This report by The Canadian Press was first published Jan. 19, 2021.

Donna Spencer, The Canadian Press

hockey

Get local stories you won't find anywhere else right to your inbox.
Sign up here

Just Posted

Lyn Radford, 2019 Canada Winter Games board chair, was named 2020 Sport Event Volunteer of the Year at the Prestige Awards. (File photo by Advocate staff)
WATCH: Lyn Radford wins award for volunteer efforts

The board chair of the 2019 Canada Winter Games in Red Deer… Continue reading

A candlelight vigil will be held in Red Deer on Thursday to honour the 350-plus people killed in the Easter bombing attack in Sri Lanka. Contributed photo
Candlelight vigil planned for deaths linked to Olymel COVID-19 outbreak

A candlelight vigil is being planned for those who died due to… Continue reading

Red Deer Rebels forward Jaxsen Wiebe battles Calgary Hitmen forward Cael Zimmerman for a loose puck when the two teams squared off in February last season. (Photo by BYRON HACKETT/Advocate Staff)
Calgary Hitmen shutout Red Deer Rebels

Rebels name centre Jayden Grubbe team captain ahead of Friday’s game

Traffic will be delayed on 40th Avenue and 19th Street until the end of February. (Advocate file photo).
Traffic delays expected downtown this weekend

Red Deer drivers will be delayed in the downtown area of the… Continue reading

Bryson, six, and Mara, eight, play with puppies from Dogs With Wings Saturday. (Photo by Sean McIntosh/Advocate staff)
WATCH: Dogs With Wings introduces Red Deer program

A program that trains puppies to be certified service, autism, facility and… Continue reading

Walter Gretzky father of hockey hall-of-famer Wayne Gretzky waves to fans as the Buffalo Sabres play against the Toronto Maple Leafs during third period NHL hockey action in Toronto on Tuesday, January 17, 2017. THE CANADIAN PRESS/Nathan Denette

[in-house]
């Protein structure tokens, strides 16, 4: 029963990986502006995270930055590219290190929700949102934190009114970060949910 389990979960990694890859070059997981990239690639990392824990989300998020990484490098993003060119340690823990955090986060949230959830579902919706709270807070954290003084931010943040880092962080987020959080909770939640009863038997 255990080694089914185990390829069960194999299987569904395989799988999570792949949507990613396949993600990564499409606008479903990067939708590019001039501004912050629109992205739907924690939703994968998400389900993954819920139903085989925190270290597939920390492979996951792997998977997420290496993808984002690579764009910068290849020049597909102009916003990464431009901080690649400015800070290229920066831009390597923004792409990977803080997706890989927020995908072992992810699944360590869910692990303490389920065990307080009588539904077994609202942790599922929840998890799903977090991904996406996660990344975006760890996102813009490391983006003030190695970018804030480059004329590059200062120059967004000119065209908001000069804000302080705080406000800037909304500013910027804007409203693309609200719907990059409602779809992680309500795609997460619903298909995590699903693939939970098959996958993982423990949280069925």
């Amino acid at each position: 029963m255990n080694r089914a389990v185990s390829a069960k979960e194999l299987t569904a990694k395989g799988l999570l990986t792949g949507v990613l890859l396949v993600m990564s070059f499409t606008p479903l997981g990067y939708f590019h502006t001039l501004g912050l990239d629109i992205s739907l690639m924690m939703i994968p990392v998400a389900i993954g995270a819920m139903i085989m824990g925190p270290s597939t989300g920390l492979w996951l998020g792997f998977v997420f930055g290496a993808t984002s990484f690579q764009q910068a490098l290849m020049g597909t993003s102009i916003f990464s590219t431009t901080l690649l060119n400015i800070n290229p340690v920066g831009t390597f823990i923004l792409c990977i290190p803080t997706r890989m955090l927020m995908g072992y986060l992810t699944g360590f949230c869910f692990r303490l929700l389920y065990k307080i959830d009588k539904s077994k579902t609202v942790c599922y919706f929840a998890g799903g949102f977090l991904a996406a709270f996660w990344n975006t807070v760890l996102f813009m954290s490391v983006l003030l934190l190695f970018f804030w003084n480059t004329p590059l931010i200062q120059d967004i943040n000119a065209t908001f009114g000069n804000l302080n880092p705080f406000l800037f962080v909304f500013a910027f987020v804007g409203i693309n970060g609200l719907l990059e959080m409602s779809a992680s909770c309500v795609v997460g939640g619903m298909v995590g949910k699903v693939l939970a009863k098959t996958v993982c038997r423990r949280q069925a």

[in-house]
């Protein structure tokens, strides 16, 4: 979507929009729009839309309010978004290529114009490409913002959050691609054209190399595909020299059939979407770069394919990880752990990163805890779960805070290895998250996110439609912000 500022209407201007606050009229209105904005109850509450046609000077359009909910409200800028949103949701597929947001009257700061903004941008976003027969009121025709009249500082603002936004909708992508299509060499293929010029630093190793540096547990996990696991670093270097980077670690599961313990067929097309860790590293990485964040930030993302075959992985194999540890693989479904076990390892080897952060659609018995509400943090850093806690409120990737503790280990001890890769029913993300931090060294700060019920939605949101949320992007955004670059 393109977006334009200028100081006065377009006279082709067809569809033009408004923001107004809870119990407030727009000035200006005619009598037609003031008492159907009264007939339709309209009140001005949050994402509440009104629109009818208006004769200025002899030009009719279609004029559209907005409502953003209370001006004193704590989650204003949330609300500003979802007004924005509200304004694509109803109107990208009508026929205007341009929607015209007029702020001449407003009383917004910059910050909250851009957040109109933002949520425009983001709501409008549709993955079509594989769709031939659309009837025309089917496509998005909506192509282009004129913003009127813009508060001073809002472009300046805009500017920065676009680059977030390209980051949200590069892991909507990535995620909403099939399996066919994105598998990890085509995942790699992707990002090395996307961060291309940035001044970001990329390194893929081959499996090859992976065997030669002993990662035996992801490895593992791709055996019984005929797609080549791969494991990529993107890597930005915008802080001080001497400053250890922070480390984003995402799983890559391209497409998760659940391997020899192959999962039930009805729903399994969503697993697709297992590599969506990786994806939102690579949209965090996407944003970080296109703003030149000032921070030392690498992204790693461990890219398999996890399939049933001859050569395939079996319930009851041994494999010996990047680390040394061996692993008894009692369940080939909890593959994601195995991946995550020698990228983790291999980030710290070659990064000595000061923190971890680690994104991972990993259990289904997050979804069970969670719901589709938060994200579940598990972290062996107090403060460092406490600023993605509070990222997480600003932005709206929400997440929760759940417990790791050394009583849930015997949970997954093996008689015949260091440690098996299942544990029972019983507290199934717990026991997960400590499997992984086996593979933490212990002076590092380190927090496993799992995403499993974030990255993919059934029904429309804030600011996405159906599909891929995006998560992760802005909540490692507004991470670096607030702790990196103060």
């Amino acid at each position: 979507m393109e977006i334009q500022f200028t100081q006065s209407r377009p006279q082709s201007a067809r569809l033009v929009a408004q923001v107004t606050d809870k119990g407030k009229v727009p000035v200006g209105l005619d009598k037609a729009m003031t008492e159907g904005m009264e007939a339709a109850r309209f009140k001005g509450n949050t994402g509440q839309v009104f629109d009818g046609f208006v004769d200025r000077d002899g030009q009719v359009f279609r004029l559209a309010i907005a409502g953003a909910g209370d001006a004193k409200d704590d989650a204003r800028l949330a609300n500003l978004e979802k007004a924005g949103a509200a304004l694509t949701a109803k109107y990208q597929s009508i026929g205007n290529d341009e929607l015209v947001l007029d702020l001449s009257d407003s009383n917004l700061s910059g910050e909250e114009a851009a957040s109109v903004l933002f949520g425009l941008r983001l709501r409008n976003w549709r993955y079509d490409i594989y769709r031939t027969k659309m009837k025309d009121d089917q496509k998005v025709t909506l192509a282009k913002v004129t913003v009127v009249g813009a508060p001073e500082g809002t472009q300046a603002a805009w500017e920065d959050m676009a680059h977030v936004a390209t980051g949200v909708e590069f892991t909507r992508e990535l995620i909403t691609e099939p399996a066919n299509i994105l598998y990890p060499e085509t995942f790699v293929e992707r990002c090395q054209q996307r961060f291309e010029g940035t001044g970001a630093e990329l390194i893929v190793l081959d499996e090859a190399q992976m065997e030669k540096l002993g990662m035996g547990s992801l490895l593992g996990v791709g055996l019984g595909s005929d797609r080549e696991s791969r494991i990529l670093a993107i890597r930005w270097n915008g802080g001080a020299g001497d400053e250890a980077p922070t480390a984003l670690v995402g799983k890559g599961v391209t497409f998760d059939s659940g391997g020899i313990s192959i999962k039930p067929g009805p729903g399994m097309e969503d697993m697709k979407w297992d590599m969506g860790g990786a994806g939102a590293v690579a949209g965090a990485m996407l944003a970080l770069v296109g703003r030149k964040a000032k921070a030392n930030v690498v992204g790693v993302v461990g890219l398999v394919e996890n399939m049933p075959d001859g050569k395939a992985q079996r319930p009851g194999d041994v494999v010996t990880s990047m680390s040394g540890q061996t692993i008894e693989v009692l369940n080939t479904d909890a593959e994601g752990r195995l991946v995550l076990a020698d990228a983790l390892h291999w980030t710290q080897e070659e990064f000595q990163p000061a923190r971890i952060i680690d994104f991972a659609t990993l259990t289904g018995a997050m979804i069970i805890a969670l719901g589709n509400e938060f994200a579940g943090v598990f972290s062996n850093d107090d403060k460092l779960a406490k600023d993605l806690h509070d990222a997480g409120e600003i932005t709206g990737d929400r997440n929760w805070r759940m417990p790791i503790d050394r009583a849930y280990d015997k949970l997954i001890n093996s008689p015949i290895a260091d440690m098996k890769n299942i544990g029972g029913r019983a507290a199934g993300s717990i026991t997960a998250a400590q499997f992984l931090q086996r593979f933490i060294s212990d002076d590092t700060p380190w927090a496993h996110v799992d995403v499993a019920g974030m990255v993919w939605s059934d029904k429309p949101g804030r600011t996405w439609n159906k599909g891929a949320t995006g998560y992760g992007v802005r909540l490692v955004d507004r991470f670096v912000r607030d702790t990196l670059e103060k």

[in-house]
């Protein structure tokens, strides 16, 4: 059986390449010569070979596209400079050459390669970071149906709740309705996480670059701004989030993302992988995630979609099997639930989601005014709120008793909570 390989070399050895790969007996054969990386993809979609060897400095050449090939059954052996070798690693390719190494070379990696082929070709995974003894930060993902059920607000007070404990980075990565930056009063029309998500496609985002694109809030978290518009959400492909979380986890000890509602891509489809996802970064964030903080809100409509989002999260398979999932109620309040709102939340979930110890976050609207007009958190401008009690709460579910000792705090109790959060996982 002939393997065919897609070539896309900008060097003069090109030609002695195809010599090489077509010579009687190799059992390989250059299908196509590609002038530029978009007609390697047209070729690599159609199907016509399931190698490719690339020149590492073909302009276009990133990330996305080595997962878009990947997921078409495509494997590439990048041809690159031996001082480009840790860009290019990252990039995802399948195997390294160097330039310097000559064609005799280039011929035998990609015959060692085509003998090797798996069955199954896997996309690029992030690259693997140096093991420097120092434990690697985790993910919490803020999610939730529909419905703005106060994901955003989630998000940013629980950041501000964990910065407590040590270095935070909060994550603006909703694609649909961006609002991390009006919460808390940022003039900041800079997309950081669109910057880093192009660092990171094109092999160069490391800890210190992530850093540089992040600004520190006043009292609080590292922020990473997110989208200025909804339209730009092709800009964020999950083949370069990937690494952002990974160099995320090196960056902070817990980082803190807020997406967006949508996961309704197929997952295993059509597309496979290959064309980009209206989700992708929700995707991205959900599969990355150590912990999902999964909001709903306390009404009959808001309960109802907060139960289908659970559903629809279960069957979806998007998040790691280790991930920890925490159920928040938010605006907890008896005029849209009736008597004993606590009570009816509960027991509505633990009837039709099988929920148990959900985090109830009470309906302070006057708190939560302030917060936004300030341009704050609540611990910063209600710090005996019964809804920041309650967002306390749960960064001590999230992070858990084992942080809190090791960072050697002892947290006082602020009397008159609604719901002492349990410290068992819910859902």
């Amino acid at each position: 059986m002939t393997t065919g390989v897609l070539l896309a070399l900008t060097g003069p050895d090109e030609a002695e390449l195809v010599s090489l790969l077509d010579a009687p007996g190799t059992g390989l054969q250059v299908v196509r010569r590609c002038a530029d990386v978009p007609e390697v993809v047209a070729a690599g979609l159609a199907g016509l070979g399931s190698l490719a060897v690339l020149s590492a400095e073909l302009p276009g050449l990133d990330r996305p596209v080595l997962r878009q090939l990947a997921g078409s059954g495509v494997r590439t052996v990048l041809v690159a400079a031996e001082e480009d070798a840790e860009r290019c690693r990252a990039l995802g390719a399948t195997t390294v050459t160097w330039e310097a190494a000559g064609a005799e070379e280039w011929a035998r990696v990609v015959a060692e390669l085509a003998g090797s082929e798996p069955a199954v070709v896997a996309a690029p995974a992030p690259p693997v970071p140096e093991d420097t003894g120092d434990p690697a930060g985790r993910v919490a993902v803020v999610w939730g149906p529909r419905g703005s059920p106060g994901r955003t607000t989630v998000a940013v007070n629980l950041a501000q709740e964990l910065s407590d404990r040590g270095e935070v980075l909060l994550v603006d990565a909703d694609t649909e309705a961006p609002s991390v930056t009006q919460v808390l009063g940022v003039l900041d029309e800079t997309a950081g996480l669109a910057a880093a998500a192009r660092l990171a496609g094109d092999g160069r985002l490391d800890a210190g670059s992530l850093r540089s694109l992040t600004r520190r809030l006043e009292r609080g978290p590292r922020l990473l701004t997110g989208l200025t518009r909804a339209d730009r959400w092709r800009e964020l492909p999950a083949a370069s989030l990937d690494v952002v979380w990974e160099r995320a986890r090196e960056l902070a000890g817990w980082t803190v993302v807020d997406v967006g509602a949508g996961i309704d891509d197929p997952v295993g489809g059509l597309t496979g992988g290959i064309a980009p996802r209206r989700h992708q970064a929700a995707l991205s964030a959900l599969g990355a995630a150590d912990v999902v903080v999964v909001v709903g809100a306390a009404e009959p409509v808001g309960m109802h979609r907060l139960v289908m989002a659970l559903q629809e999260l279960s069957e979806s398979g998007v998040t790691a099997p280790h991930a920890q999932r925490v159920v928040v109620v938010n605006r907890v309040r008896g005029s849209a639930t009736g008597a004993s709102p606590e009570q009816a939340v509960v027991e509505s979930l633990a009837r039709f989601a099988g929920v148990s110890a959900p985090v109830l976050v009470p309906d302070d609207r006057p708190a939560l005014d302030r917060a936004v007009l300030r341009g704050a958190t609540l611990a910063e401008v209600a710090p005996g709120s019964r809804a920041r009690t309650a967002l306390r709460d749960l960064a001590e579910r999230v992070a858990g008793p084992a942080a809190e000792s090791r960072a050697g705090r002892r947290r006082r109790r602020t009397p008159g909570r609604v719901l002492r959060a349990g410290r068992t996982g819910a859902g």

Funeral for Walter Gretzky to be held Saturday in home town of Brantford, Ont.

The funeral for hockey legend Wayne Gretzky’s father Walter will take place… Continue reading

A sign for the Canadian Security Intelligence Service building is shown in Ottawa on May 14, 2013. A newly released audit report shows that difficulties with the judicial warrant process at Canada's spy agency — an issue that made headlines last summer — stretch back at least nine years. THE CANADIAN PRESS/Sean Kilpatrick
Spy warrant shortcomings stretch back almost a decade, newly released audit shows

OTTAWA — A newly released audit report shows that difficulties with the… Continue reading

In this file photo, a lotto Max ticket is shown in Toronto on Monday Feb. 26, 2018. (By THE CANADIAN PRESS)
No winning ticket for Friday night’s Lotto Max jackpot

TORONTO — No winning ticket was sold for the estimated $29 million… Continue reading

A trial countdown sign marks the days at George Floyd Square, March 4, 2021, in Minneapolis. Ten months after police officers brushed off George Floyd's moans for help on the street outside a south Minneapolis grocery, the square remains a makeshift memorial for Floyd who died at the hand of police making an arrest. The trial of former Minneapolis police officer Derek Chauvin will begin with jury selection on March 8. (AP Photo/Jim Mone)
Officer’s trial could reopen intersection where Floyd died

MINNEAPOLIS — During a group’s recent meeting at the now-vacant Speedway gas… Continue reading

FILE - In this Aug. 30, 2020 file photo Portland Police Chief Chuck Lovell calls for an end to violence in the city during a news conference a day after a demonstrator was shot and killed in downtown Portland. Amid protests following the police killing of George Floyd last year Portland dissolved a special police unit designed to focus on gun violence. Critics say the squad unfairly targeted Black people, but gun violence and homicides have since spiked in Oregon's largest city, and some say disbanding the 35-officer unit was a mistake. (Sean Meagher/The Oregonian via AP, File)
As violence surges, some question Portland axing police unit

PORTLAND, Ore. — Elmer Yarborough got a terrifying call from his sister:… Continue reading

Harley Hay
Harley Hay: Just don’t call it cod liver oil

Many people swear that a daily dose of various vitamins is an… Continue reading

Email editor@auburn-reporter.com
Letter: Preserving green spaces in Red Deer

The Advocate published an article Feb. 11 about Sunnybrook residents concerned about… Continue reading

Former Toronto Argonauts lineman Chris Schultz remembered as a gentle giant

Former Toronto Argonauts lineman Chris Schultz remembered as a gentle giant

Most Read